AT: Well, the session thing will be assigned to me and the situation is that it’s not about you. It’s how can you best serve the situation? You know, what can I do to help this song or if it’s a vocalist or whatever it might be – how can I make this better without getting in the way or detracting. So, obviously when it’s my music, I’m more of the feature so–but it’s really all the same in that I just want it to be the right music at the right time and what’s appropriate for the situation. In my band, I have a bit more space to really indulge and do my thing; whereas, as a session artist/side band, you’re really just trying to do what’s right for the overall good of the work. I’ve started to realize, it’s kind of the way I live my life. I’m very aware of what my actions–what impact it will have on other people and so sometimes I'm too sensitive about that but it’s just how I function in the world and it’s definitely how I function in music.

CB: Do you still get stage fright?

AT: Absolutely. I was really glad to go on first tonight, by the way, it’s like, you know, you got these other great musicians and sometimes it’s a daunting task to go on after someone like that. So, I was very happy to go on first.

CB: How do you overcome your stage fright?

: Just by doing it. My first professional gig was my own eighth grade graduation dance and my peers of eight years were in front of me and I was scared to death – you know, back turned half the time, fiddling with my amp. Overtime, you know I was lucky I was in a band with much older players so by the age of 15 or 16, I was gigging three nights a week and so you just get used to doing it but that feeling for me never goes away. That kind of anxious, kind of you know, you wanna do well, I think that’s good, I think that’s a sign that you want to do well and I hope that never goes away. You don’t want to be too nervous but it means you care and means that you really want to do well.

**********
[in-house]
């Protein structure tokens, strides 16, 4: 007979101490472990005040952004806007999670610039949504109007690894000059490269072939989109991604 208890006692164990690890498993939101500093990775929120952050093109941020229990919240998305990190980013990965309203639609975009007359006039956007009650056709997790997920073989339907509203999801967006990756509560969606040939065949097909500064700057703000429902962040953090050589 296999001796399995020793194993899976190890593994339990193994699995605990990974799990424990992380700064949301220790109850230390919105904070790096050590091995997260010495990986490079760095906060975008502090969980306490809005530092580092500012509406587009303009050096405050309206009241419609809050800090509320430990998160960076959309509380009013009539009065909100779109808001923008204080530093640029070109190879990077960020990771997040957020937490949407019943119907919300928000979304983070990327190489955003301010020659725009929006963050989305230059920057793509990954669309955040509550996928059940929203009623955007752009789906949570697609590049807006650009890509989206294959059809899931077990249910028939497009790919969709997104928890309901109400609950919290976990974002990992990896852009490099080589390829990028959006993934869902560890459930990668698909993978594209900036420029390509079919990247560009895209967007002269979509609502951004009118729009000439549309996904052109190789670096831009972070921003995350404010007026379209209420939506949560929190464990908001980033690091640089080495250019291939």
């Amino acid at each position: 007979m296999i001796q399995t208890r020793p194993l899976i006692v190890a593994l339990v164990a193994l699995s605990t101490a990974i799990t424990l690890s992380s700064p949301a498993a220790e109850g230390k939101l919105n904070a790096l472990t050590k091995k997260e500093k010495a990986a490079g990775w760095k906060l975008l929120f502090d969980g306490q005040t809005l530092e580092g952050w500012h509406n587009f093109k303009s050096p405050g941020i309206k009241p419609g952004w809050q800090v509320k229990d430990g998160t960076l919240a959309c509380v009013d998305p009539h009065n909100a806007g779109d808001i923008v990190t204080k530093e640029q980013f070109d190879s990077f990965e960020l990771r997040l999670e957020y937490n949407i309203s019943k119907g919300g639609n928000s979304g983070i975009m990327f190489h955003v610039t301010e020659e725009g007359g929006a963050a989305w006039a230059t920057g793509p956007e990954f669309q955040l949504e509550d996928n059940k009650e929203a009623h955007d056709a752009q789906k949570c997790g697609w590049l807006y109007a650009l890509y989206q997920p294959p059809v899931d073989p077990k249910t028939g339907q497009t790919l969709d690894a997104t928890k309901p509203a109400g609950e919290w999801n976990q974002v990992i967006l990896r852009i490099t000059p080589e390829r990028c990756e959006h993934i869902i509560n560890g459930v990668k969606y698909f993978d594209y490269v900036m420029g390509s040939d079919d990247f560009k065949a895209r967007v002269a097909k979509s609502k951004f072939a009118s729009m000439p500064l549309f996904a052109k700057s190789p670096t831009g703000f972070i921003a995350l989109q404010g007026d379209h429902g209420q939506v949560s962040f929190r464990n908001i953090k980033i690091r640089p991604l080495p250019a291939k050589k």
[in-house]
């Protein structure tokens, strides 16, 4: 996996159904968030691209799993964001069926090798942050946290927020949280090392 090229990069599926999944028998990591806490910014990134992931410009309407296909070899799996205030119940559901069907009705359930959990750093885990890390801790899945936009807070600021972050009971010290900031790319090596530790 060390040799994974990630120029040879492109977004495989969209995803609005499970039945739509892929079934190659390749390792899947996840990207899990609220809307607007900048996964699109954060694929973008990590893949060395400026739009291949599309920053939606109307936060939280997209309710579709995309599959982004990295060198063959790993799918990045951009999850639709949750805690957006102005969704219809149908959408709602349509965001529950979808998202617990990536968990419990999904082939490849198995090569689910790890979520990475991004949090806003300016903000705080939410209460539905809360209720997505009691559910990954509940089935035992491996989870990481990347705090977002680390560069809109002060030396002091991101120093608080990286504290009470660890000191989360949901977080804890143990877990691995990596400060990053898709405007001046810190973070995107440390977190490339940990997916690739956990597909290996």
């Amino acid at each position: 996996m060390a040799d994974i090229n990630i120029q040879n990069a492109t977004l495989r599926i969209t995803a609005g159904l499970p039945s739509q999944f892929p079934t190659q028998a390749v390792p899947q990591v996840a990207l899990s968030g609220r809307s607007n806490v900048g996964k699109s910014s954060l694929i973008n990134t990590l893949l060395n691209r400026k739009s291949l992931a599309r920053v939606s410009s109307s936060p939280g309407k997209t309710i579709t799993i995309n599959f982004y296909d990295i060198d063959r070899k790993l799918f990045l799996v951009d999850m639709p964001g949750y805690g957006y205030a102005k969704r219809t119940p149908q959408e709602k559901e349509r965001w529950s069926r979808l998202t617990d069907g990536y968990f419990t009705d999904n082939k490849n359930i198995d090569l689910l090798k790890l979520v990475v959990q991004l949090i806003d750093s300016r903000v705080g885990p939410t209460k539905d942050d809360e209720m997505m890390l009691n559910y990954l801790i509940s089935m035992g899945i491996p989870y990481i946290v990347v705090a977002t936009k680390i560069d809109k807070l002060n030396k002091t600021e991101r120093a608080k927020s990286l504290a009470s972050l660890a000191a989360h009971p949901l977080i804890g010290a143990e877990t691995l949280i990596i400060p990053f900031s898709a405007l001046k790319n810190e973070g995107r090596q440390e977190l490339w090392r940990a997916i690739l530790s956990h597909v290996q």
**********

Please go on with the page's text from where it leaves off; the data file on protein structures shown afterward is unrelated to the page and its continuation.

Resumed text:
CB: Do you have any pre-show rituals? Something that you do everything that you play?

I go through different fads. I was meditating...some guided meditation stuff and that was cool when I did it but now I don’t do it anymore. I play a lot. I like to sit and have a little rig where I can make some sound and just play. But, no specific rituals – I also like when my gig is early because I hate waiting too much...more time to kind of overthink. A lot of the times when you do sound check, you kind of wish the gig was right then because I’m like relaxed, I’m playing okay, can we just do this? But then you go, now you have eight hours to wait or whatever it is. Today wasn’t so bad because we finished sound check and it was like I go on at seven so we were finishing at like five or six so I went down and found a little coffee place and sat there and checked my Twitters. So you know, yeah, nothing too specific.

CB: Do you have any future plans that you can share with us?

AT: Oh man, let’s see. I have a guitar instructional website that’s called guitarxperience.net. … and so that keeps me busy because I’m constantly videoing new content and I do a different song every month and I teach all about what I’ve done with the song. So, that keeps me busy. I have several records I’m in the process of doing. I’ve got a project I’m doing with Gregg Bissonette and Matt Bissonette who are legendary drum and bass sidemen. Gregg plays with Ringo now, he’s played with David Lee Roth all these cool people. Matt’s out gigging with Elton John. But they’re incredible songwriting and singing guys so we’re doing a record project kind of through pro tools of the internet. But Andy Timmons Band is recording a new record, then I have another solo project I’m working on. I’m always writing. I’m trying to write some good tunes and practicing every day trying to get better. So, lots of stuff coming.

AH: What would you do if you were not a guitar player?

AT: That’s a really good question. I have no idea what that is. I can’t even picture what that looks like. Cause it’s really been the only thing I’ve been interested in, in this passionate kind of way… I have no clue cause I have no other talents. So this is working out okay… are you trying to tell me something? No, I wish I had a more creative answer for that one… you know, maybe I’d work at an animal shelter. I love the animals and the cats – I have three cats.